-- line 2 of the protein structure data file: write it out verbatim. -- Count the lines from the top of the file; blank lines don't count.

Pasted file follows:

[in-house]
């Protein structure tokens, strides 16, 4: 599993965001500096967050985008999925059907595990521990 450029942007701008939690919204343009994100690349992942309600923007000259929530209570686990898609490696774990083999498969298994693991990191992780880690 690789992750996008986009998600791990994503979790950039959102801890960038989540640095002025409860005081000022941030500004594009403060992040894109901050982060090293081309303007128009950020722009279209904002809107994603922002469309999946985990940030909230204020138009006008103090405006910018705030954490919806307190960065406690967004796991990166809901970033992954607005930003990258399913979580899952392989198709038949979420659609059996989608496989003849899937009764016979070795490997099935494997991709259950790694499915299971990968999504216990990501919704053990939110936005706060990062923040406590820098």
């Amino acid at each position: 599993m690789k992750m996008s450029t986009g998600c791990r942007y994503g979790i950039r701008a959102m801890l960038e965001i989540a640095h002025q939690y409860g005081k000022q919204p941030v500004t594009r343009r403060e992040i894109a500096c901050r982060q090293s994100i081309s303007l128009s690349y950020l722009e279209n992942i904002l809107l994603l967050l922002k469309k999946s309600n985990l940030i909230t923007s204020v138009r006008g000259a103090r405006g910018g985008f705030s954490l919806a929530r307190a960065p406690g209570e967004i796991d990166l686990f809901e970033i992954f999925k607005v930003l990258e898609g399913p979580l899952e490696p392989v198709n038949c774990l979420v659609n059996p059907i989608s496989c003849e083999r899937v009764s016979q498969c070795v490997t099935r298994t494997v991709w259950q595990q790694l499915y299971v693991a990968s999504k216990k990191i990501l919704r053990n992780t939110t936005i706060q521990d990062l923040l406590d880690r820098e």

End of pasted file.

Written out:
């Protein structure tokens, strides 16, 4: 599993965001500096967050985008999925059907595990521990 450029942007701008939690919204343009994100690349992942309600923007000259929530209570686990898609490696774990083999498969298994693991990191992780880690 690789992750996008986009998600791990994503979790950039959102801890960038989540640095002025409860005081000022941030500004594009403060992040894109901050982060090293081309303007128009950020722009279209904002809107994603922002469309999946985990940030909230204020138009006008103090405006910018705030954490919806307190960065406690967004796991990166809901970033992954607005930003990258399913979580899952392989198709038949979420659609059996989608496989003849899937009764016979070795490997099935494997991709259950790694499915299971990968999504216990990501919704053990939110936005706060990062923040406590820098």